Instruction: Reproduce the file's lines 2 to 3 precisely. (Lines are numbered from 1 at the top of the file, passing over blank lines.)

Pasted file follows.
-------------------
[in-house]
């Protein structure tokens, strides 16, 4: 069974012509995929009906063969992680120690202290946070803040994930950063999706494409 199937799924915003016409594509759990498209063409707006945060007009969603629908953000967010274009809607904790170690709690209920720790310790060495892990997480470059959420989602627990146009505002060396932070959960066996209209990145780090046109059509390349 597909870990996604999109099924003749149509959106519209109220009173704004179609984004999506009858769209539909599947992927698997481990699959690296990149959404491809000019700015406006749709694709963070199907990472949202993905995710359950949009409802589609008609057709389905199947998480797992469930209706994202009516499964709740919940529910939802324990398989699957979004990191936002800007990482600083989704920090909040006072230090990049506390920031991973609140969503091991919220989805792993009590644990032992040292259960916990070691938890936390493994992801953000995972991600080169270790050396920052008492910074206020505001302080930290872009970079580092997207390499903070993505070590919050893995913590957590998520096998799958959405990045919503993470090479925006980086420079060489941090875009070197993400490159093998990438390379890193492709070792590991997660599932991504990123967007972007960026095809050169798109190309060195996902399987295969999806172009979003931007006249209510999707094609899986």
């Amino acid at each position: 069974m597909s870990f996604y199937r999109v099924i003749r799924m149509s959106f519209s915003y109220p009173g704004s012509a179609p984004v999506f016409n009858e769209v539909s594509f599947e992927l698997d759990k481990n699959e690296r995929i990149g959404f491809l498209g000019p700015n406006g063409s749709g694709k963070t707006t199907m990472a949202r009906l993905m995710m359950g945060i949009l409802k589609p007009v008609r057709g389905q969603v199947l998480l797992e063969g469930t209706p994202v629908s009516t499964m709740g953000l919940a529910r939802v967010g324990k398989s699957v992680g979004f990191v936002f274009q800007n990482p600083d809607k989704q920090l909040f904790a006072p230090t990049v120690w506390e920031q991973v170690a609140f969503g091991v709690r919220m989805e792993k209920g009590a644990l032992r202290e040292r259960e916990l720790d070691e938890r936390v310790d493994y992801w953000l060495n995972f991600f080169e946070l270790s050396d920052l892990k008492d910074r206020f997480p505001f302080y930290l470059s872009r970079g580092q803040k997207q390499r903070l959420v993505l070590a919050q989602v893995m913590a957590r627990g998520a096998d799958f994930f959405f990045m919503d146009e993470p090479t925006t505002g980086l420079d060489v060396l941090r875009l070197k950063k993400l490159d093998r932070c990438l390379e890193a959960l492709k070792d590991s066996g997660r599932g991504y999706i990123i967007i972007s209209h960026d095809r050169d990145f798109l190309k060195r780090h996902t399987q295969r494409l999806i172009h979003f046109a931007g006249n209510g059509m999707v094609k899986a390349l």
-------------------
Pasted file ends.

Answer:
């Protein structure tokens, strides 16, 4: 069974012509995929009906063969992680120690202290946070803040994930950063999706494409 199937799924915003016409594509759990498209063409707006945060007009969603629908953000967010274009809607904790170690709690209920720790310790060495892990997480470059959420989602627990146009505002060396932070959960066996209209990145780090046109059509390349 597909870990996604999109099924003749149509959106519209109220009173704004179609984004999506009858769209539909599947992927698997481990699959690296990149959404491809000019700015406006749709694709963070199907990472949202993905995710359950949009409802589609008609057709389905199947998480797992469930209706994202009516499964709740919940529910939802324990398989699957979004990191936002800007990482600083989704920090909040006072230090990049506390920031991973609140969503091991919220989805792993009590644990032992040292259960916990070691938890936390493994992801953000995972991600080169270790050396920052008492910074206020505001302080930290872009970079580092997207390499903070993505070590919050893995913590957590998520096998799958959405990045919503993470090479925006980086420079060489941090875009070197993400490159093998990438390379890193492709070792590991997660599932991504990123967007972007960026095809050169798109190309060195996902399987295969999806172009979003931007006249209510999707094609899986």
């Amino acid at each position: 069974m597909s870990f996604y199937r999109v099924i003749r799924m149509s959106f519209s915003y109220p009173g704004s012509a179609p984004v999506f016409n009858e769209v539909s594509f599947e992927l698997d759990k481990n699959e690296r995929i990149g959404f491809l498209g000019p700015n406006g063409s749709g694709k963070t707006t199907m990472a949202r009906l993905m995710m359950g945060i949009l409802k589609p007009v008609r057709g389905q969603v199947l998480l797992e063969g469930t209706p994202v629908s009516t499964m709740g953000l919940a529910r939802v967010g324990k398989s699957v992680g979004f990191v936002f274009q800007n990482p600083d809607k989704q920090l909040f904790a006072p230090t990049v120690w506390e920031q991973v170690a609140f969503g091991v709690r919220m989805e792993k209920g009590a644990l032992r202290e040292r259960e916990l720790d070691e938890r936390v310790d493994y992801w953000l060495n995972f991600f080169e946070l270790s050396d920052l892990k008492d910074r206020f997480p505001f302080y930290l470059s872009r970079g580092q803040k997207q390499r903070l959420v993505l070590a919050q989602v893995m913590a957590r627990g998520a096998d799958f994930f959405f990045m919503d146009e993470p090479t925006t505002g980086l420079d060489v060396l941090r875009l070197k950063k993400l490159d093998r932070c990438l390379e890193a959960l492709k070792d590991s066996g997660r599932g991504y999706i990123i967007i972007s209209h960026d095809r050169d990145f798109l190309k060195r780090h996902t399987q295969r494409l999806i172009h979003f046109a931007g006249n209510g059509m999707v094609k899986a390349l």